Author and playwright, Ken La Salle’s passion is intense humor, meaningful drama, and finding answers to the questions that define our lives. Ken La Salle grew up in Santa Ana, California and has remained in the surrounding area his entire life. He was raised with strong, blue collar roots, which have given him a progressive and environmentalist view. As a result, you’ll find many of his stories touching those areas both geographically and philosophically. His plays have been seen in theaters across the country and you can find a growing number of books available online. Find out more about Ken on his website at www.kenlasalle.com.

http://widopublishing.com/wido-publishing-finds-magic-with-hybrid-author-ken-lasalle/

Guest Author Melissa Bowersock

Today my guest author is Melissa Bowersock.  I wonder if she ever sleeps. Her book trailers alone will keep you busy. Her promo page is loaded with her works, and social media sires. Please visit, you won’t be disappointed.

ex-mjb2-24-13 The Dynamism of Writing

There are a lot of things that writing is not. It’s not mechanical (or shouldn’t be; knowing the mechanics is just not enough). It’s not often governable because inspiration is not governable. It’s not a simple modular process. (Subject + verb + object = quality sentence.) It’s fluid, dynamic, protean, mutable, nebulous, and highly subjective.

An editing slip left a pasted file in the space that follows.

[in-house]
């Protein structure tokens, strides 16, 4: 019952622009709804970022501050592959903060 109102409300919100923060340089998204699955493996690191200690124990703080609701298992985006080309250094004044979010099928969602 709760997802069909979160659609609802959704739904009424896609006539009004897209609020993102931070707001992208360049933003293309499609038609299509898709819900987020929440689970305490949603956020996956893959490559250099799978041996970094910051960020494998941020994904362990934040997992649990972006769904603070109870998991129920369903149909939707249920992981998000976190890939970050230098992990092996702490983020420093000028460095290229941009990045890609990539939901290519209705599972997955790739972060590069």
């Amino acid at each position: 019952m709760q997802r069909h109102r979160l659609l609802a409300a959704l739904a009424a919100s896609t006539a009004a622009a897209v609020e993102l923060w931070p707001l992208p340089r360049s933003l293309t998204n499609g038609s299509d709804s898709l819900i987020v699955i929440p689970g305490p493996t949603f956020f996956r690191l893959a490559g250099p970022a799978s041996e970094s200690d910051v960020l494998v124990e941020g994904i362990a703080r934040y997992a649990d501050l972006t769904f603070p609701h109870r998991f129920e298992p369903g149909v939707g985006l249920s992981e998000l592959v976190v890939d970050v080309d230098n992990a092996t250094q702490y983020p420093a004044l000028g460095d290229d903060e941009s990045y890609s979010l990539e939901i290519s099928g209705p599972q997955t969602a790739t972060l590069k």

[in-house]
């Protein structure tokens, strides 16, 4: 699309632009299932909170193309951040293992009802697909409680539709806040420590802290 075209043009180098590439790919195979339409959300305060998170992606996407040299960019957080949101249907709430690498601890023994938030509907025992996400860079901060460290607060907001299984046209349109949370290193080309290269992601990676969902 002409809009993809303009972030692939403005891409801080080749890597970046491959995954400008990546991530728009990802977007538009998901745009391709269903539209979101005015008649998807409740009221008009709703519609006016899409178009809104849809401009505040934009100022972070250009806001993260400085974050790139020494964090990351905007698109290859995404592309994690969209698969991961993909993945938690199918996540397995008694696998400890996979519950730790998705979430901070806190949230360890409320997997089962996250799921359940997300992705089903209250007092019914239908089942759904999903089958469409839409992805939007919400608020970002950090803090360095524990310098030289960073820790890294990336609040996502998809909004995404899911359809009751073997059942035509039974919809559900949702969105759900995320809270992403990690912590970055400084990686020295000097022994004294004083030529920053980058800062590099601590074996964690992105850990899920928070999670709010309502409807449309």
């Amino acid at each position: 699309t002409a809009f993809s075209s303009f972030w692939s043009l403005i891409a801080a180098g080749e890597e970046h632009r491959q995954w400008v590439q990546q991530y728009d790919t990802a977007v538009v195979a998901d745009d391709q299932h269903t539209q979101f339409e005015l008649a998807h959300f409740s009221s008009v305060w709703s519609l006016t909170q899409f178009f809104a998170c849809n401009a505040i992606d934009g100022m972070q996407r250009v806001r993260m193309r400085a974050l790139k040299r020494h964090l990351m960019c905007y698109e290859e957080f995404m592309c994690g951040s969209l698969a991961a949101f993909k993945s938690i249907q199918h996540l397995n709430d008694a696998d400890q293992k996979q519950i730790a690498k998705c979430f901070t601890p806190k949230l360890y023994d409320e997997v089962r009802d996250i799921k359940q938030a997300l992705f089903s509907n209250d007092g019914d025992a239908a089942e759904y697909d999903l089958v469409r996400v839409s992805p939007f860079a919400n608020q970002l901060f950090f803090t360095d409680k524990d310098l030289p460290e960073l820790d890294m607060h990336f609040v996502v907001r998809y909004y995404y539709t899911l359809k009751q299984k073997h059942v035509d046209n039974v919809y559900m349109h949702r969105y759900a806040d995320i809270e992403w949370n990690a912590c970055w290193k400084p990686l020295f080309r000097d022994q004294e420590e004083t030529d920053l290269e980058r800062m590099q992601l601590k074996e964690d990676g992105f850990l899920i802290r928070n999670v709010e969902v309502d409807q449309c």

I am guessing that some non-writers think it’s a simple process of jotting down all the right words in the right order, checking spelling and voila! Instant book. Not so. It’s not like there’s an absolute amount of the right words, or an absolute right order. It’s more like herding cats.

I often equate writing to building a brick wall. I write linearly, from start to finish, and as I’m writing the first few paragraphs, the first few pages, I feel as if I am laying down a foundation for a wall. Each word is a brick, carefully chosen and carefully laid in. If I don’t have the exact brick/word that I want, I stop building the wall. It’s not unheard of for me to stop writing for minutes, hours, days, waiting for the perfect word that I want to manifest in my brain. I know some writers will go ahead and put in a close substitute in order to continue writing, then go back and edit later. I don’t do that. Just imagine building that wall and say I’ve got three or five or ten courses of bricks built up. Then I go back and find there’s a brick on the bottom row that doesn’t fit right or is the wrong color. Pulling that brick out and trying to fit another one in could weaken the entire wall and would likely look like what it was—a second-thought repair. I would much rather build the wall as best as I possibly can from the start, and edit as I go. I hate to rewrite, so I do as little of that as possible.

I remember one time I was working with an editor on a book he was publishing for me and we got into a discussion of this very thing. When I told him how I worked, he said, “My God, I thought that was a myth! I have always heard of writers who work like that, but I didn’t really think they existed!” Yup, they do. At least I do. And it works for me.